The codex says that the head of the dragon is made from a broad sheet of parchment, cut and painted to resemble a dragon’s head. A pair of flat sticks are fastened in a diagonal cross over the face of the dragon, such that the sticks are bowed out from the parchment by about the width of two fingers. That is, the sticks are longer than the diagonal of the parchment and need to be bent slightly to be fit into the corners of the parchment. If necessary, the frame can be re-inforced by adding more sticks down the vertical centreline and horizontal top of the parchment. The parchment itself is re-inforced wherever the frame is attached to it by adding more parchment to these points.

The body of the dragon is then made from silk and sewn to the bottom edge of the head. To judge by the picture reproduced as Figure 5 here, the body is simply a very long isosceles triangle — eleven ells long (12-13m) according to the text.

The text describes an option of adding wing-like decor to the tail, and adding a fin on top of the kite. The fin is made by making an incision in the middle of the tail two to three ells (2.5-3.5m) from the head, and sewing into this a pocket of silk about a span and a half (30cm) deep. This pocket will then fly up in the wind to give a more three-dimensional look to the kite.

Three loops for attaching the tether are sewn into the dragon’s face at points between its eyes. The tether is attached to the lowest loop in a light wind, the middle loop in a moderate wind, and the top loop in a strong wind. Moving the tether like this alters the angle at which the wind blows into the kite, which adjusts the balance of lift and drag experienced by the kite.

Figure 6 shows the plans for my pennon kite (which has not had its head cut into shape). I used an A2 sheet of cardboard for the head, and re-inforced all of the points at which the frame and tether are attached by gluing a thin piece of leather to the cardboard. The frame is made from lengths of wood with a 20mm x 5mm cross-section, with the 20mm side to the cardboard. The tail of my kite is about seven metres long and made from poplin. I omitted the fin.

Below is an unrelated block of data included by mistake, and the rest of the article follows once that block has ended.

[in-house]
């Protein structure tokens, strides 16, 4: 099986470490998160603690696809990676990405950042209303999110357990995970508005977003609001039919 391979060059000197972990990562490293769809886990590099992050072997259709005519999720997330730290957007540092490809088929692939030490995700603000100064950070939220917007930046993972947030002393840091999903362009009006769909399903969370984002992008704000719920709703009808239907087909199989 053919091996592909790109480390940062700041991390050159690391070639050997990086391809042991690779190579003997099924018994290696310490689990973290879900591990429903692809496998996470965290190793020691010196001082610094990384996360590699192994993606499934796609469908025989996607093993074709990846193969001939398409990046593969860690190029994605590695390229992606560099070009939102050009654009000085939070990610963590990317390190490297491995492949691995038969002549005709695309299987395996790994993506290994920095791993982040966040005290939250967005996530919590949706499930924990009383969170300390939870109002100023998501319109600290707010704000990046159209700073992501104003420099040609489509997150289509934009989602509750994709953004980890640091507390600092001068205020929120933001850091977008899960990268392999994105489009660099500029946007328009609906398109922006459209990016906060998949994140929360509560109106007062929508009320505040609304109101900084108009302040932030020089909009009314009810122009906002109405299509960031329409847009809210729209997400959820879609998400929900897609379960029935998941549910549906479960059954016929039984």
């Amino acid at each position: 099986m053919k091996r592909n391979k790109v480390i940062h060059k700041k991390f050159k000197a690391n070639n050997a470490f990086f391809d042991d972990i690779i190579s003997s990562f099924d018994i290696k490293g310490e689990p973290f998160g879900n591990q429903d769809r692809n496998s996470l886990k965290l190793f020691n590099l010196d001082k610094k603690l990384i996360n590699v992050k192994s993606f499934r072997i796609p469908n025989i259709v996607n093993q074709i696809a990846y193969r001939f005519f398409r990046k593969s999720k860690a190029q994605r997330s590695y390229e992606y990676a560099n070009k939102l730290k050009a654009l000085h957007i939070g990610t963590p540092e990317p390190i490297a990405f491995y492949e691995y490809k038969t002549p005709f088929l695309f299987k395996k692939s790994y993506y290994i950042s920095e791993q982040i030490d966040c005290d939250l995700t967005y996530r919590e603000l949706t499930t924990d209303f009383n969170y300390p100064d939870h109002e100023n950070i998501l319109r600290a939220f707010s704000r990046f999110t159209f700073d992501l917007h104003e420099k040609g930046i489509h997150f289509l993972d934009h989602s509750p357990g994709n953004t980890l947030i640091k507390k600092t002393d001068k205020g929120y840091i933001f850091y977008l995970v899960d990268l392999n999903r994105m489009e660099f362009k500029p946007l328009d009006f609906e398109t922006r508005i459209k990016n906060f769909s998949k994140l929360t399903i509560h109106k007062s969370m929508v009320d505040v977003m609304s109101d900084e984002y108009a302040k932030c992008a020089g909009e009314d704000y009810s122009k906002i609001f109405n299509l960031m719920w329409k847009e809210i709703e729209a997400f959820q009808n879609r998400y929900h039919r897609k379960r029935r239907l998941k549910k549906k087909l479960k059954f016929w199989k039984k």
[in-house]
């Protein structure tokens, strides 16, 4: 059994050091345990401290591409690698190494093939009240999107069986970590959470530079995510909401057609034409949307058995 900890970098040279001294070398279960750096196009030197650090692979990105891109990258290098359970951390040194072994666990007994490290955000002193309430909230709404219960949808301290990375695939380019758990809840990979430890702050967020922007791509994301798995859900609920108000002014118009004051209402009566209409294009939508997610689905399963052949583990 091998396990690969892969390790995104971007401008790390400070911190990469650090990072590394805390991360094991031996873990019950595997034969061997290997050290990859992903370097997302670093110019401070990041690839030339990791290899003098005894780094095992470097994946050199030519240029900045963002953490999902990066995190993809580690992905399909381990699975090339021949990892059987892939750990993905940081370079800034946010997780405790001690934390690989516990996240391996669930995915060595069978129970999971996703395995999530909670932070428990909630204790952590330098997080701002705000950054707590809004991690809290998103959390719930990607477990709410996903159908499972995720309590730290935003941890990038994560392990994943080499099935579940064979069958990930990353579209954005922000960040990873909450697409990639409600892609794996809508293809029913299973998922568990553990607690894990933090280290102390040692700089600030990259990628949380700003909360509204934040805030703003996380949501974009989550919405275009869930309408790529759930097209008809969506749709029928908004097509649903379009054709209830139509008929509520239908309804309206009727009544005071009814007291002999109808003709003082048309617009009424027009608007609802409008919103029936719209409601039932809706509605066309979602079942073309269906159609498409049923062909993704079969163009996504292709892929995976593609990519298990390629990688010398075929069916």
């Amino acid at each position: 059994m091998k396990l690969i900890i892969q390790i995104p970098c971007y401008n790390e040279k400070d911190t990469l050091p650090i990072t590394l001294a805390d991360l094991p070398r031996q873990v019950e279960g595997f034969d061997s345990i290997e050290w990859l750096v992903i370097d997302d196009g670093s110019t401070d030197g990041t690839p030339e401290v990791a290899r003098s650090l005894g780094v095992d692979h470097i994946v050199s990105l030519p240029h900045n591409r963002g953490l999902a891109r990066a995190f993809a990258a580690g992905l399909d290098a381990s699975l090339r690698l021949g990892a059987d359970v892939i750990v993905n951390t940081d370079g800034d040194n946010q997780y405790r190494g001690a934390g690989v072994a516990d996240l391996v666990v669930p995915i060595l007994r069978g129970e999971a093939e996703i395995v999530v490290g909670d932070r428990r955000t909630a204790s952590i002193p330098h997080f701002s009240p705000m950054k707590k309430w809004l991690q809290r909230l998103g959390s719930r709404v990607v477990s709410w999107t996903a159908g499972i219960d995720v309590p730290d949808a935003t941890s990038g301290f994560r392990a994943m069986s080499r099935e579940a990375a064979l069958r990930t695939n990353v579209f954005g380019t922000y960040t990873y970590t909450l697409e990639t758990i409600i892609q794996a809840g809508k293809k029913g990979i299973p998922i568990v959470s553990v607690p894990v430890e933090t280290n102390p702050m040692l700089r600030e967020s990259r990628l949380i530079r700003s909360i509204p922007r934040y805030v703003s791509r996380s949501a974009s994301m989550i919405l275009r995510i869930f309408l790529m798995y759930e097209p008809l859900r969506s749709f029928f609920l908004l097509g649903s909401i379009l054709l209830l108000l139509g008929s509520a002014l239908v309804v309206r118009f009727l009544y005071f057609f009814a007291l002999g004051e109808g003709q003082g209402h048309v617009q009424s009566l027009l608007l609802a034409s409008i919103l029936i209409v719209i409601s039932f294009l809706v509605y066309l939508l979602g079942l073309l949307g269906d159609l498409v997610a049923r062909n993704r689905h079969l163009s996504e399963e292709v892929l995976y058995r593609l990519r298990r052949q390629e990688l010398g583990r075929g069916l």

Figure 6. Plans for a pennon kite. The tail is not to scale.

It took a reasonably strong breeze to get the kite into the air, but it looked quite spectacular once it got up there. After a few flights, the tether tore the loops from the cardboard, damaging the cardboard so that it had to be replaced.

Planar Kites

The last kind of kite known in period is probably the easiest one to make and kites of this kind are still common today — almost everyone would be familiar with the diamond-shaped kite made from two sticks. Depictions of diamond-shaped planar kites first appear in Europe early in the seventeenth century (e.g. Figure 8), but a rectangular kite of very similar construction is described by Giovanni della Porta in his Magia Naturalis in 1558. Hart suggests that knowledge of this kind of kite was probably brought back to Europe via trade routes to south-east Asia, where similar kites have been in use for centuries. I am not aware of any specific evidence for the origins of these kites, however.

Della Porta describes a “flying dragon” made by forming a rectangle out of thin rods, with one dimension being half again as long as the other. The rectangle is re-inforced by adding two cross-pieces, either on the diagonals or horizontally and vertically. The rectangle is covered with cloth, and a long tail is made from a cord with papers tied to it at regular intervals.